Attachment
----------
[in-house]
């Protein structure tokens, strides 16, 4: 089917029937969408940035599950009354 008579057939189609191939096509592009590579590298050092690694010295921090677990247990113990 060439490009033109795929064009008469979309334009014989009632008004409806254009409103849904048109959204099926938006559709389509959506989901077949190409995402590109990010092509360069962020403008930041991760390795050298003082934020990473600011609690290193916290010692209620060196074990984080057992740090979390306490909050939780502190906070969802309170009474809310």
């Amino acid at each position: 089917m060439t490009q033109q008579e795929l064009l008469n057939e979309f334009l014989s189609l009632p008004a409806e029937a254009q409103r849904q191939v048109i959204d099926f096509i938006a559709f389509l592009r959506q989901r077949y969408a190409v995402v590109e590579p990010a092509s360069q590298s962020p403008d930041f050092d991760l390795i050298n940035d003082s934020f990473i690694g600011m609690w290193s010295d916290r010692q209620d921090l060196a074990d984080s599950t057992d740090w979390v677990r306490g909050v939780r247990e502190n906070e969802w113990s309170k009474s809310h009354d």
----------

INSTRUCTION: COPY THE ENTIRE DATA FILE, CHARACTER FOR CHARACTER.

[in-house]
């Protein structure tokens, strides 16, 4: 089917029937969408940035599950009354 008579057939189609191939096509592009590579590298050092690694010295921090677990247990113990 060439490009033109795929064009008469979309334009014989009632008004409806254009409103849904048109959204099926938006559709389509959506989901077949190409995402590109990010092509360069962020403008930041991760390795050298003082934020990473600011609690290193916290010692209620060196074990984080057992740090979390306490909050939780502190906070969802309170009474809310």
């Amino acid at each position: 089917m060439t490009q033109q008579e795929l064009l008469n057939e979309f334009l014989s189609l009632p008004a409806e029937a254009q409103r849904q191939v048109i959204d099926f096509i938006a559709f389509l592009r959506q989901r077949y969408a190409v995402v590109e590579p990010a092509s360069q590298s962020p403008d930041f050092d991760l390795i050298n940035d003082s934020f990473i690694g600011m609690w290193s010295d916290r010692q209620d921090l060196a074990d984080s599950t057992d740090w979390v677990r306490g909050v939780r247990e502190n906070e969802w113990s309170k009474s809310h009354d």